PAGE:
Designing a working plan for securing the organization s information assets begins by creating or validating an existing security blueprint for the implementation of needed security controls to protect the information assets. A framework is the outline from which a more detailed blueprint evolves. The blueprint is the basis for the design, selection, and implementation of all subsequent security policies, education and training programs, and technologies. The blueprint provides scaleable, upgradeable, and comprehensive security for the coming years. The blueprint is used to plan the tasks to be accomplished and the order in which
Another step involves security checks upon implementation and describes agency-level threat to the business scenario or the mission. It similarly entails sanctioning the information system for processing and lastly constant monitoring of the security controls. FISMA and NIST's standards are aimed at offering the ways for agencies to achieve their identified missions with safety commensurate with the threat (United States Department of Agriculture, 2015). Together with guidelines from the Office of Management and Budget (OMB), FISMA and NIST create a framework for advancing and growing an information security scheme (SecureIT, 2008). Such framework includes control descriptions and evaluation, program development, and system certification and accreditation. The final objective involves conducting daily functioning of the agency and achieving the agency's articulated objectives with sufficient security commensurate with risk.
The ever changing threat landscape has resulted in increased challenges for organizations to safeguard their information assets. Today, organizations are forced to assess their entire IT ecosystem, both their own IT infrastructure and the IT infrastructure of third party service providers and vendors. The close interconnection
In this paper I will be discussing some of the benefits of having frameworks for information security management. What each of the frameworks of information security are, their pros and their cons. Which major perspectives to consider in information security management and framework choice. What organizational factors should be considered in framework choice? I will also attempt to come up with a better framework for information security.
It is not uncommon to find various organizations complaining about security flaws in their information systems. Failing to prevent or mitigate the security flaws may lead to system breakdown, errors, and loss of crucial information. This is why it is important for users of information systems to find the right solutions that can help counter and mitigate security flaws. One common problem with security flaws connected with information systems or networks is that the security flaws occur in multiples. Technological advances have, fortunately, made it possible for people and organizations to prevent and detect such security flaws using security strategies. Layered Security and Defense in Depth are two strategies that can help prevent attacks and protect information systems against security flaws. The two strategies are similar but are based on completely two different concepts. This paper compares and contrasts the Layered Security and Defense in Depth Strategies by explaining how each of the two functions. Additionally, the paper includes an explanation about the advantages and disadvantages of the two strategies.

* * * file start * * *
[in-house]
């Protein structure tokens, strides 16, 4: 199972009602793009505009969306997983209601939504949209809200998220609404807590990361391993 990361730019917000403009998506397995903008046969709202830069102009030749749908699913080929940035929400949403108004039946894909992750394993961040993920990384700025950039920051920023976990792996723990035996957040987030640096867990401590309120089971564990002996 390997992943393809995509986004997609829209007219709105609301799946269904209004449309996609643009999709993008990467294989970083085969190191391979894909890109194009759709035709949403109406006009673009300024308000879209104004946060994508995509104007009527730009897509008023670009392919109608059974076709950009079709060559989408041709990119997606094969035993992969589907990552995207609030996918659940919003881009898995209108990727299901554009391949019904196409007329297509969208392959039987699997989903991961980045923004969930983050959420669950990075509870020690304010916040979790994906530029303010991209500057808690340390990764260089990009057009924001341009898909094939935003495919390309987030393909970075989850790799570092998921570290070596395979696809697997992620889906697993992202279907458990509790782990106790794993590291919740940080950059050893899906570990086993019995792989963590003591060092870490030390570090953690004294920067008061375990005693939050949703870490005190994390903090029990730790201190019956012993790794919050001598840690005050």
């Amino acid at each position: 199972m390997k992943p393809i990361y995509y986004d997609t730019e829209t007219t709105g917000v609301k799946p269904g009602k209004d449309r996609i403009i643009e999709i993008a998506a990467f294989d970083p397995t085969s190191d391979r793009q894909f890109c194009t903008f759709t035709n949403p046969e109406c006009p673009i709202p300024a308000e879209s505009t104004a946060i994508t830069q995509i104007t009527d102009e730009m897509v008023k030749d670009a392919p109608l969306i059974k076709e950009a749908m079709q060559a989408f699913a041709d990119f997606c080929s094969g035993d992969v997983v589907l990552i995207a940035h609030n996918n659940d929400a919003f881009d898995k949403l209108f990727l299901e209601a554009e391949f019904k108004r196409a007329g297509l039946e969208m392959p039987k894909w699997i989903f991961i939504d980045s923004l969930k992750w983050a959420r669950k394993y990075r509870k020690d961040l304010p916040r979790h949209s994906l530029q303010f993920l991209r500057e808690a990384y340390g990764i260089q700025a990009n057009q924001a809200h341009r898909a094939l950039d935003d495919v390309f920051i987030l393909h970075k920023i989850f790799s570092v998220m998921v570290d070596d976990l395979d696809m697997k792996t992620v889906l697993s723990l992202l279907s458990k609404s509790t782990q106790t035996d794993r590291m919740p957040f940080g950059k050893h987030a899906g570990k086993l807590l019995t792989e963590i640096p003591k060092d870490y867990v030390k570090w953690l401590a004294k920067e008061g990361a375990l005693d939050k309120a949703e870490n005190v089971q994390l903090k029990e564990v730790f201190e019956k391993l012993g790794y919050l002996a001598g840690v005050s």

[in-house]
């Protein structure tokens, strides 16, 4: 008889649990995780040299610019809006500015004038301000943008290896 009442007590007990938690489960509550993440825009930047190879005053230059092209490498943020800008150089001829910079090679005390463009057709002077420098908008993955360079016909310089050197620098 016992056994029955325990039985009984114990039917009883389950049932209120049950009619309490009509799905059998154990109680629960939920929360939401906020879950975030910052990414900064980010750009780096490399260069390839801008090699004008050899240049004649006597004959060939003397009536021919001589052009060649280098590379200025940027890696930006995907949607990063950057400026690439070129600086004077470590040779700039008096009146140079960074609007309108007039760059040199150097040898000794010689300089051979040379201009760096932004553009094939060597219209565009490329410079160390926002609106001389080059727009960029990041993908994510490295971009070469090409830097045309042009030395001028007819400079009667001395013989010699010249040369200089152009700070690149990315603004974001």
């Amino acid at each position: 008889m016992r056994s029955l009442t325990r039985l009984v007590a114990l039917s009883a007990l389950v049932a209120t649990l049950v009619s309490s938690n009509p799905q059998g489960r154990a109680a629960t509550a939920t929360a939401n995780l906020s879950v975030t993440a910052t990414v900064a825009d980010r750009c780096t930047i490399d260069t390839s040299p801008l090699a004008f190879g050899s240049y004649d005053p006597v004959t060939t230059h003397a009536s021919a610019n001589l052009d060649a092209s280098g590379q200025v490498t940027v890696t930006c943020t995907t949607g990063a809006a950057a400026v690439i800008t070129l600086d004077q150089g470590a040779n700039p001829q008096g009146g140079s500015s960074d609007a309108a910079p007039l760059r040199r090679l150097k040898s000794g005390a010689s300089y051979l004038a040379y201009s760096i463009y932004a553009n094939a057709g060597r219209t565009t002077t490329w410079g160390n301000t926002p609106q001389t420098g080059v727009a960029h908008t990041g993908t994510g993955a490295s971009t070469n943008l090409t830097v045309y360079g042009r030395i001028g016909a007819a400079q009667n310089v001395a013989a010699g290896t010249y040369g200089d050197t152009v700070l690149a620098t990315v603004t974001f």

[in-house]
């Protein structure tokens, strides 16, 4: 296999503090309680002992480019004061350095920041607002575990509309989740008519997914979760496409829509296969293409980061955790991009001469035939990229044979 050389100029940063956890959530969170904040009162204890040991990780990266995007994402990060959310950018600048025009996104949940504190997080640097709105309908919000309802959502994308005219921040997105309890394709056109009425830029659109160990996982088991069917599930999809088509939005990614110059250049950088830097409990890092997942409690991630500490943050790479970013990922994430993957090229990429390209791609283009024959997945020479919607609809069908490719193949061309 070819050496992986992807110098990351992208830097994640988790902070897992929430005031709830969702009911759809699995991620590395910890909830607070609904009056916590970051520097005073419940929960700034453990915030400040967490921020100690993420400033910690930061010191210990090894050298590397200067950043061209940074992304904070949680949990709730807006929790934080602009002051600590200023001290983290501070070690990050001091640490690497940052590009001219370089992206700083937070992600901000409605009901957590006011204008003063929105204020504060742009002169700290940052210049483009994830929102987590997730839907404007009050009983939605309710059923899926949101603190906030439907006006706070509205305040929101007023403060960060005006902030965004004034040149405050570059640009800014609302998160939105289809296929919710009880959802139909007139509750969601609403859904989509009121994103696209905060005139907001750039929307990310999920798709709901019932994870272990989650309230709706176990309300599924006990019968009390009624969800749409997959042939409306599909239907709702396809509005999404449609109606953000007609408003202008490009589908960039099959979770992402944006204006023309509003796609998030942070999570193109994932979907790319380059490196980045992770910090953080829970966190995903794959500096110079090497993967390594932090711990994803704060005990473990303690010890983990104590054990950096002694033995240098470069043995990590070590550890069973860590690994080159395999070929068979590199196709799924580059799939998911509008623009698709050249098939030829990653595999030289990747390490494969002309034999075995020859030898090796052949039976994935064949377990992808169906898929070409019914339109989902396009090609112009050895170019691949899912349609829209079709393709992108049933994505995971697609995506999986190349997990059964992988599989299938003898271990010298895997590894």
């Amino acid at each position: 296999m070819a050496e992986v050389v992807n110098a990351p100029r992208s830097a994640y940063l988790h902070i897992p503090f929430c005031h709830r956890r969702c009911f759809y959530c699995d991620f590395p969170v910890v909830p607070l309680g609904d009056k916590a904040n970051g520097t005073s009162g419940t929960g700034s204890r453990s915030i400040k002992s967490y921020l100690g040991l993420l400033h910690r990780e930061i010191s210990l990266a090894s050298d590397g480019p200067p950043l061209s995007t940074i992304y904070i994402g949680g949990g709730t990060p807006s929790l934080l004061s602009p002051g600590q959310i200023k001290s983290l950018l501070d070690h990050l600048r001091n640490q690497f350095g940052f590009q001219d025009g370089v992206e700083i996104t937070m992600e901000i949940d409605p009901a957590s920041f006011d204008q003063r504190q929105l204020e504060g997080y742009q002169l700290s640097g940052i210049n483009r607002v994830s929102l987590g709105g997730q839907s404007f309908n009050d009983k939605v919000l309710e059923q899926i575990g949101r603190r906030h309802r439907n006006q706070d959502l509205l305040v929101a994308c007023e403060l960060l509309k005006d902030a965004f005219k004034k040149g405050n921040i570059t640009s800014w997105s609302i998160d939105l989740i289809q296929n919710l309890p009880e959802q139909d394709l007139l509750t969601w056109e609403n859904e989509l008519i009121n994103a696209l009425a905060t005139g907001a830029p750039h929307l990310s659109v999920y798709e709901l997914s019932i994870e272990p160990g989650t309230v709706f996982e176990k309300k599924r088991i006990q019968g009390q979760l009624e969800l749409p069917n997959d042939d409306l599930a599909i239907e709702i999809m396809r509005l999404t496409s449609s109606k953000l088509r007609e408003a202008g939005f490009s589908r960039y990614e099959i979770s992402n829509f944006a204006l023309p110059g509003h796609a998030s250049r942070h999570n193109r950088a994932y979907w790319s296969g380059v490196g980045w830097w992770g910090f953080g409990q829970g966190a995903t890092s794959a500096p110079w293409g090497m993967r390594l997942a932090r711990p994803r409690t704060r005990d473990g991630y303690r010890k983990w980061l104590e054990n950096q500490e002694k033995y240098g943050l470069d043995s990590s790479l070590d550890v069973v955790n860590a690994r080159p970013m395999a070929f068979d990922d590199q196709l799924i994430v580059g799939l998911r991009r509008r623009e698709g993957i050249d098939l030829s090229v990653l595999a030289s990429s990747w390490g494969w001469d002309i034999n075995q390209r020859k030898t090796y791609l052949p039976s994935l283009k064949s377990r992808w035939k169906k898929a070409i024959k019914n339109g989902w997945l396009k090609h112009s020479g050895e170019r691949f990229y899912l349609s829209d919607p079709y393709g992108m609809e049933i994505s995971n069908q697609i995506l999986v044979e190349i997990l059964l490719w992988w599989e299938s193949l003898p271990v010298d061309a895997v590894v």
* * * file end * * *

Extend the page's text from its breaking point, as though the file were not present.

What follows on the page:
As a global leader in the design, development, implementation and support of enterprise software, Cincom Systems has over two thousand customers globally. The majority of these are foreign governments who use Cincom software to better manage their departments of defense, complex manufacturing operations critical to their national growth, and elements of their national security. Cincom has been able to attain significant sales throughout the U.S., United Kingdom (UK), France and Australia by offering government and private industry customers in these nations an exceptionally high level of confidentiality, integrity and availability (CIA) of data and information security. Using the Confidentiality, Integrity, and Availability (CIA) Triad Model to manage the compliance, security and reporting requirements of their international software development, Cincom also has been able to attain a high level of trust with new foreign government customers as well. My experiences were gained from working at Cincom for two years as an IT technician part time. During that time I was able to see how information and data security strategies, threats, and ongoing system monitoring are all managed within the Cincom Corporate Data Center located in Cincinnati, Ohio. While working there I was also able to see how Cincom actively monitors computer usage today and learn how the restrictions on access to company data are managed. Insights from
By defining key controls based on cyber threats (translated into business risks), an organization can more easily right-size the its control set and adapt it to their needs. Risk assessment processes that are near real-time, gated by the change control process, provide continuous feedback on the sufficiency of controls within an